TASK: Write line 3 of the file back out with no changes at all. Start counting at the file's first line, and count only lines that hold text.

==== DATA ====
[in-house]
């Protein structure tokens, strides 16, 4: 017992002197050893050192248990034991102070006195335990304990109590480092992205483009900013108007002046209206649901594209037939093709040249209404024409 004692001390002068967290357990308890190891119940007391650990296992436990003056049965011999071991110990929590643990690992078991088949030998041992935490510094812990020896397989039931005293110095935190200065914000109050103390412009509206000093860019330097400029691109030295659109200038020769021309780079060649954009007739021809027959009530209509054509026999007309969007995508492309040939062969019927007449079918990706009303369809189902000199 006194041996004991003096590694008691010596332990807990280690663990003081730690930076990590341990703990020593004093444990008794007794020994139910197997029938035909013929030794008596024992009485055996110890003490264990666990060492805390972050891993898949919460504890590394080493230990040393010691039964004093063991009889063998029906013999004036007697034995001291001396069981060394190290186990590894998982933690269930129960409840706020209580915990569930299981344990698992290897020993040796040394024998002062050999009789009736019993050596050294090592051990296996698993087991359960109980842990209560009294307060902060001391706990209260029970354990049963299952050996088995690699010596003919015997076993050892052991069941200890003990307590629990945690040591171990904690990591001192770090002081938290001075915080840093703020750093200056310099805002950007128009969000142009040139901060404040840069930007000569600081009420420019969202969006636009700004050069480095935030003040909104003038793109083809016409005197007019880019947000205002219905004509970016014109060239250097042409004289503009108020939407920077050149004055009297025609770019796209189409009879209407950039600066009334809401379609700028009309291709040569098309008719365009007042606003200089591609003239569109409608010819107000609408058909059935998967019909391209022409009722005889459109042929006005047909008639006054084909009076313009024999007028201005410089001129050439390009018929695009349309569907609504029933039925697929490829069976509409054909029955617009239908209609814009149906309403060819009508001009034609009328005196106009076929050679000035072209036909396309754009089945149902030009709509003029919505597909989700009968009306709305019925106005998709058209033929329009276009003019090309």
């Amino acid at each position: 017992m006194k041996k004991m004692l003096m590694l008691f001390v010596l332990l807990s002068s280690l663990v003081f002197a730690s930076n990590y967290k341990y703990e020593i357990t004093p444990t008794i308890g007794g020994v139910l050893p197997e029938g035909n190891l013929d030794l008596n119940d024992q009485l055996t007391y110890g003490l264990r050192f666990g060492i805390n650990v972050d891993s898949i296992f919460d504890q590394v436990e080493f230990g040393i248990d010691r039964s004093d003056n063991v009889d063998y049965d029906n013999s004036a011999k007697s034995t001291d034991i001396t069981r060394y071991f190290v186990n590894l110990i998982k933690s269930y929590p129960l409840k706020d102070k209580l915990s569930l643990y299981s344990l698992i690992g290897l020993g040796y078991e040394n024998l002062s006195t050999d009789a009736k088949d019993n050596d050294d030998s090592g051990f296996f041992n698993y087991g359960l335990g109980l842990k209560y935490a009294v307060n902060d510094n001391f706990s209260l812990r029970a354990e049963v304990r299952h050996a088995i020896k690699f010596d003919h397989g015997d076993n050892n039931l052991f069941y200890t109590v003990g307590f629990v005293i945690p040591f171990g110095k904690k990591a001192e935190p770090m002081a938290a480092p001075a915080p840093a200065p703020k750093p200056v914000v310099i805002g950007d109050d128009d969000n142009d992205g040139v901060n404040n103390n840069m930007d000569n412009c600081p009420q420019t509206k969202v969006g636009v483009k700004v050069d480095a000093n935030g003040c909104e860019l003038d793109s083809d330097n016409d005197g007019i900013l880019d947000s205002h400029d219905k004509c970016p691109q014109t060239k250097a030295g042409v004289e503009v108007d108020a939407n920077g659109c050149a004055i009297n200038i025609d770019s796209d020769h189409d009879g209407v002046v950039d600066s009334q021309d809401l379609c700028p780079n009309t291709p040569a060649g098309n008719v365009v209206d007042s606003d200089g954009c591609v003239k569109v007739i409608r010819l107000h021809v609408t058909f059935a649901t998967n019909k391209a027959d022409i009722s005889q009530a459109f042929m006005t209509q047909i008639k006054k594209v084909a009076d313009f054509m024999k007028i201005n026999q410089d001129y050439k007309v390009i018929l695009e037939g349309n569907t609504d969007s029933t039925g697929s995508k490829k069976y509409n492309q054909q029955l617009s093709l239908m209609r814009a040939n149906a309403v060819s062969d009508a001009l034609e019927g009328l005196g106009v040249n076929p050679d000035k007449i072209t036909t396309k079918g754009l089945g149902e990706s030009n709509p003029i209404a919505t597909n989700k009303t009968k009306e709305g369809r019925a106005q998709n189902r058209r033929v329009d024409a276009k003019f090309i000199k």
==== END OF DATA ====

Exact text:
């Amino acid at each position: 017992m006194k041996k004991m004692l003096m590694l008691f001390v010596l332990l807990s002068s280690l663990v003081f002197a730690s930076n990590y967290k341990y703990e020593i357990t004093p444990t008794i308890g007794g020994v139910l050893p197997e029938g035909n190891l013929d030794l008596n119940d024992q009485l055996t007391y110890g003490l264990r050192f666990g060492i805390n650990v972050d891993s898949i296992f919460d504890q590394v436990e080493f230990g040393i248990d010691r039964s004093d003056n063991v009889d063998y049965d029906n013999s004036a011999k007697s034995t001291d034991i001396t069981r060394y071991f190290v186990n590894l110990i998982k933690s269930y929590p129960l409840k706020d102070k209580l915990s569930l643990y299981s344990l698992i690992g290897l020993g040796y078991e040394n024998l002062s006195t050999d009789a009736k088949d019993n050596d050294d030998s090592g051990f296996f041992n698993y087991g359960l335990g109980l842990k209560y935490a009294v307060n902060d510094n001391f706990s209260l812990r029970a354990e049963v304990r299952h050996a088995i020896k690699f010596d003919h397989g015997d076993n050892n039931l052991f069941y200890t109590v003990g307590f629990v005293i945690p040591f171990g110095k904690k990591a001192e935190p770090m002081a938290a480092p001075a915080p840093a200065p703020k750093p200056v914000v310099i805002g950007d109050d128009d969000n142009d992205g040139v901060n404040n103390n840069m930007d000569n412009c600081p009420q420019t509206k969202v969006g636009v483009k700004v050069d480095a000093n935030g003040c909104e860019l003038d793109s083809d330097n016409d005197g007019i900013l880019d947000s205002h400029d219905k004509c970016p691109q014109t060239k250097a030295g042409v004289e503009v108007d108020a939407n920077g659109c050149a004055i009297n200038i025609d770019s796209d020769h189409d009879g209407v002046v950039d600066s009334q021309d809401l379609c700028p780079n009309t291709p040569a060649g098309n008719v365009v209206d007042s606003d200089g954009c591609v003239k569109v007739i409608r010819l107000h021809v609408t058909f059935a649901t998967n019909k391209a027959d022409i009722s005889q009530a459109f042929m006005t209509q047909i008639k006054k594209v084909a009076d313009f054509m024999k007028i201005n026999q410089d001129y050439k007309v390009i018929l695009e037939g349309n569907t609504d969007s029933t039925g697929s995508k490829k069976y509409n492309q054909q029955l617009s093709l239908m209609r814009a040939n149906a309403v060819s062969d009508a001009l034609e019927g009328l005196g106009v040249n076929p050679d000035k007449i072209t036909t396309k079918g754009l089945g149902e990706s030009n709509p003029i209404a919505t597909n989700k009303t009968k009306e709305g369809r019925a106005q998709n189902r058209r033929v329009d024409a276009k003019f090309i000199k």